The research reported on in this paper addresses the problem of preparing Massachusetts middle school mathematics, science, and computer teachers to teach engineering. The results presented here are part of a larger dissertation study investigating six urban public school teachers and their subject matter and pedagogical content knowledge teachers know and develop as they taught an engineering unit. The results discussed in this paper focused on the teachers’ instruction and knowledge of the central aspects of the engineering design process (EDP)—the purpose of the EDP, that the EDP is a cyclical, iterative process, and that the EDP fosters communication. The analysis of the videotaped classroom observation data revealed that the teachers as a group covered the central ideas regarding 1. Purpose of the EDP and 2. EDP as a cyclical process quite well. Every teacher touched upon at least one of the sub-ideas for these two central ideas. The teachers did not cover 3. EDP for fostering communication well. Only Frieda and Monica conveyed anything regarding this idea to their students. This paper explores each central idea and the teachers’ understandings of them as expressed through their explanations in the classroom observations and follow-up interviews.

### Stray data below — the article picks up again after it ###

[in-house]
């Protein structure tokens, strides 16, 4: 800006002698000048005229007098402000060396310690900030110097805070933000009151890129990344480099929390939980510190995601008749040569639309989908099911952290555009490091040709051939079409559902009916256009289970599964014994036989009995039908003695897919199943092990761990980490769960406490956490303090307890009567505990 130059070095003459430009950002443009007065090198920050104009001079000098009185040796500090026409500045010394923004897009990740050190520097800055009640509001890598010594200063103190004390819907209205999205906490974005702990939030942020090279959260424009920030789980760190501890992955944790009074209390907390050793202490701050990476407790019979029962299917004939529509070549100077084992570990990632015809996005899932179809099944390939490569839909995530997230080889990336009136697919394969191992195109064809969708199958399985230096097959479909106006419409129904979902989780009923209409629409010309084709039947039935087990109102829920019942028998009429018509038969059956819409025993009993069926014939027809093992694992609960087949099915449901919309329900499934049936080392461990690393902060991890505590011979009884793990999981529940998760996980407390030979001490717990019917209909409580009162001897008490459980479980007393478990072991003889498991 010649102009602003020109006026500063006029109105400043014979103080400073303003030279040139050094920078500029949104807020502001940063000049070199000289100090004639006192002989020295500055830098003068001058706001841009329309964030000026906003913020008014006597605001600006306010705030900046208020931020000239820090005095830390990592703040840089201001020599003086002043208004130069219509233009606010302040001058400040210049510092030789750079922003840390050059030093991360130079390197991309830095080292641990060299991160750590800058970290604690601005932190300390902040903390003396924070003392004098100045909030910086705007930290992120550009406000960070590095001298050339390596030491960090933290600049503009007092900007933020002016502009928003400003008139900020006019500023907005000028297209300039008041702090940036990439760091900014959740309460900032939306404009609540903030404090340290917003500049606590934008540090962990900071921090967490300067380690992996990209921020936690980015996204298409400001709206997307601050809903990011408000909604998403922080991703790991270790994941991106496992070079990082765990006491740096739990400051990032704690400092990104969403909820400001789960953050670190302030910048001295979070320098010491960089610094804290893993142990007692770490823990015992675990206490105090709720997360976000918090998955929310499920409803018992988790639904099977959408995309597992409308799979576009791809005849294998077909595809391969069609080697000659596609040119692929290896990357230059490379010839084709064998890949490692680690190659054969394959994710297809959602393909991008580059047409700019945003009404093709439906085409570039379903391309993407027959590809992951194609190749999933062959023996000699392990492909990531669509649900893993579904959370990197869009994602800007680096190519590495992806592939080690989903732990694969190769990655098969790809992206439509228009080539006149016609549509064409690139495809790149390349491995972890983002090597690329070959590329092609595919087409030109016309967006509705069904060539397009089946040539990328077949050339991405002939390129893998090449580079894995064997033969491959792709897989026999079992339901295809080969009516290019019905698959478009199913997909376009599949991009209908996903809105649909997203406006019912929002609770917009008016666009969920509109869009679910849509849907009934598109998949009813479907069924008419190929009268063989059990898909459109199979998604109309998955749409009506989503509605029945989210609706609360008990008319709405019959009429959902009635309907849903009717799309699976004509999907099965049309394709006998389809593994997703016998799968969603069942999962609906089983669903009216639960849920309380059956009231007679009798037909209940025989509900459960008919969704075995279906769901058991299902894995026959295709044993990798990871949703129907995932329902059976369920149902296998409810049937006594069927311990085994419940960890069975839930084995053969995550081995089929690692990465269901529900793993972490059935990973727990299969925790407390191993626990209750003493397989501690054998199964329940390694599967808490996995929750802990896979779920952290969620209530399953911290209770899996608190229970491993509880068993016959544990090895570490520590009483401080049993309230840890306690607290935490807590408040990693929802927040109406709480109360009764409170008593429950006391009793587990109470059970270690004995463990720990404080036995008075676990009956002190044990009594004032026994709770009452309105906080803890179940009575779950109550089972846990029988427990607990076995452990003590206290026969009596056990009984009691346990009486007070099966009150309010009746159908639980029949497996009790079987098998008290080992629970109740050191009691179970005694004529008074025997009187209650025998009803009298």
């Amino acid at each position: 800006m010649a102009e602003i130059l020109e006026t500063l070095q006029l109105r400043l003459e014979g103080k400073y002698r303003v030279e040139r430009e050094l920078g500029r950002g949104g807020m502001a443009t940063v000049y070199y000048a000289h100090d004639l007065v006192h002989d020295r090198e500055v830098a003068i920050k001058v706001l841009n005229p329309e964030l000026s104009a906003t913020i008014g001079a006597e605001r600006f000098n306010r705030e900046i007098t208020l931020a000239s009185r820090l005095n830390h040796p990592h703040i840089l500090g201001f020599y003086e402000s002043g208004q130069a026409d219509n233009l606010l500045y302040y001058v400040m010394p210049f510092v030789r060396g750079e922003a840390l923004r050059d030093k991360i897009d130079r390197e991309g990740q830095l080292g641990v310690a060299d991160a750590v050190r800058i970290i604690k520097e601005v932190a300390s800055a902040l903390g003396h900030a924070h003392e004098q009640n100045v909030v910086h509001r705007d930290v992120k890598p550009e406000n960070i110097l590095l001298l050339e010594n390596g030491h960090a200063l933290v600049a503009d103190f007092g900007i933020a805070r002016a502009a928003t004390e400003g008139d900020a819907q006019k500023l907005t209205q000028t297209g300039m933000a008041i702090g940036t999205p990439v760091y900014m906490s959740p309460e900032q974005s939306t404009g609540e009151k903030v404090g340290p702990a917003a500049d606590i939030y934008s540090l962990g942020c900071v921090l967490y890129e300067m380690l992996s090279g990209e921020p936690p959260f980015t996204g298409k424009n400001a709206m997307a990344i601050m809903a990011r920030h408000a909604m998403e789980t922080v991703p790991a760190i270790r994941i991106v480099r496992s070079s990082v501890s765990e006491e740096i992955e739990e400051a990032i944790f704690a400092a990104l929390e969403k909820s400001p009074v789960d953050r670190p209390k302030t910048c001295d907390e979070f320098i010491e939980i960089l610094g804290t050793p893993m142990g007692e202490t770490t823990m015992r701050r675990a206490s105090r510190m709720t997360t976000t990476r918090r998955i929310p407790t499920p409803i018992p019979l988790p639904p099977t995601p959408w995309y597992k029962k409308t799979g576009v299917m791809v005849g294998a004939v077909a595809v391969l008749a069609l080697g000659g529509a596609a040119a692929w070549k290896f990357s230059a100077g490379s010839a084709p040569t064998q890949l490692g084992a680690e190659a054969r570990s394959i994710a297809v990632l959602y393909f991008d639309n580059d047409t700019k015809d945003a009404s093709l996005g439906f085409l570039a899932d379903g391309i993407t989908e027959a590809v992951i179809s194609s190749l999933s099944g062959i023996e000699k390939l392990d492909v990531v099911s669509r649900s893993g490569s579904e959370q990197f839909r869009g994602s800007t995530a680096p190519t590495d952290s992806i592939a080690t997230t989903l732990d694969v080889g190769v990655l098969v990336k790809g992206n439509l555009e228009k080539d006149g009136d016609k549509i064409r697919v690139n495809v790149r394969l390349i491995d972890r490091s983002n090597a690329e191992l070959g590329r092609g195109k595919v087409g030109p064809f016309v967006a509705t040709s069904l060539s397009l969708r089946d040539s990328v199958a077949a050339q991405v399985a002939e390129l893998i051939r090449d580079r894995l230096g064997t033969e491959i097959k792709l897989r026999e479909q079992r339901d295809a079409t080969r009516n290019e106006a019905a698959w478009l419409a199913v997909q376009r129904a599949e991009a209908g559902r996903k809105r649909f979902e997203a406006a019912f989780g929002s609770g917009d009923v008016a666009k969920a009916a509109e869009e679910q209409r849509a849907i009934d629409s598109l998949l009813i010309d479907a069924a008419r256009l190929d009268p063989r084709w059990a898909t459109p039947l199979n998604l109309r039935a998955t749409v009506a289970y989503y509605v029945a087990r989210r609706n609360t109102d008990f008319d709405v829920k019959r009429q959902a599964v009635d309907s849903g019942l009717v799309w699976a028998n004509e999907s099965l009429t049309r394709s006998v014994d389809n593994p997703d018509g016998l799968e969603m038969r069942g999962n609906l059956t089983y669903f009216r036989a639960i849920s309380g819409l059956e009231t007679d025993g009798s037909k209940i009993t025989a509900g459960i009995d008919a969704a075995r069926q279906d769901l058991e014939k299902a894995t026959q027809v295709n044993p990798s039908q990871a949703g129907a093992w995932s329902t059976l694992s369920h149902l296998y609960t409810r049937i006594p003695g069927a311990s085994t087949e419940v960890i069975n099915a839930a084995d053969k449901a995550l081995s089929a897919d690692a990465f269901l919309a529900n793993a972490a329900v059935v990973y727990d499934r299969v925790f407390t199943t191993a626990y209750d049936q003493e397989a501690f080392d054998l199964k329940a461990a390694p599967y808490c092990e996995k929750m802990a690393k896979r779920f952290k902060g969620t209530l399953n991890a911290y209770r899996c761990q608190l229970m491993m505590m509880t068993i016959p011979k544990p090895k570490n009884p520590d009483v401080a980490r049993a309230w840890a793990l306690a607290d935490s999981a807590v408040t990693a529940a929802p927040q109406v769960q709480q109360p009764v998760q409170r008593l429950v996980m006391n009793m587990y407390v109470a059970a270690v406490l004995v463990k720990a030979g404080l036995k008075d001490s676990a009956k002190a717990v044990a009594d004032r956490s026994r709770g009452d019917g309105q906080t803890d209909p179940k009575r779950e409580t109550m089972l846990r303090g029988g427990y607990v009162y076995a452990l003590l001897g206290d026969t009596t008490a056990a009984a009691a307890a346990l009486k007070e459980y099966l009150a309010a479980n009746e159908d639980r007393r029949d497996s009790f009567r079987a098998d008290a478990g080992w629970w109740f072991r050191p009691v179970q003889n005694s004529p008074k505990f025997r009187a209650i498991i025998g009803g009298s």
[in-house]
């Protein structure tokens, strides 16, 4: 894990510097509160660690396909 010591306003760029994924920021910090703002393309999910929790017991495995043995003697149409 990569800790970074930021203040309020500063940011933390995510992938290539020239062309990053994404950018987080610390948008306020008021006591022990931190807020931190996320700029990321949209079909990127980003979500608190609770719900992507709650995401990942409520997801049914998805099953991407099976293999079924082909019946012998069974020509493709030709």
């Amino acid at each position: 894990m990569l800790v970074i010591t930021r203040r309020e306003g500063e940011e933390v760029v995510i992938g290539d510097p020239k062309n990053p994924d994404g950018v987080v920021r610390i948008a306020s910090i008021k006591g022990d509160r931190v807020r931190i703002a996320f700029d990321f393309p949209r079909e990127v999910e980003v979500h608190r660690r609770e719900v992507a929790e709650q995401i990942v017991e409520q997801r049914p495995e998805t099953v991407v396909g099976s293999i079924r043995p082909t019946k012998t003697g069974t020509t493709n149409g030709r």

Middle Grades Teachers’ Understanding and Teaching of the Central Ideas of the Engineering Design Process
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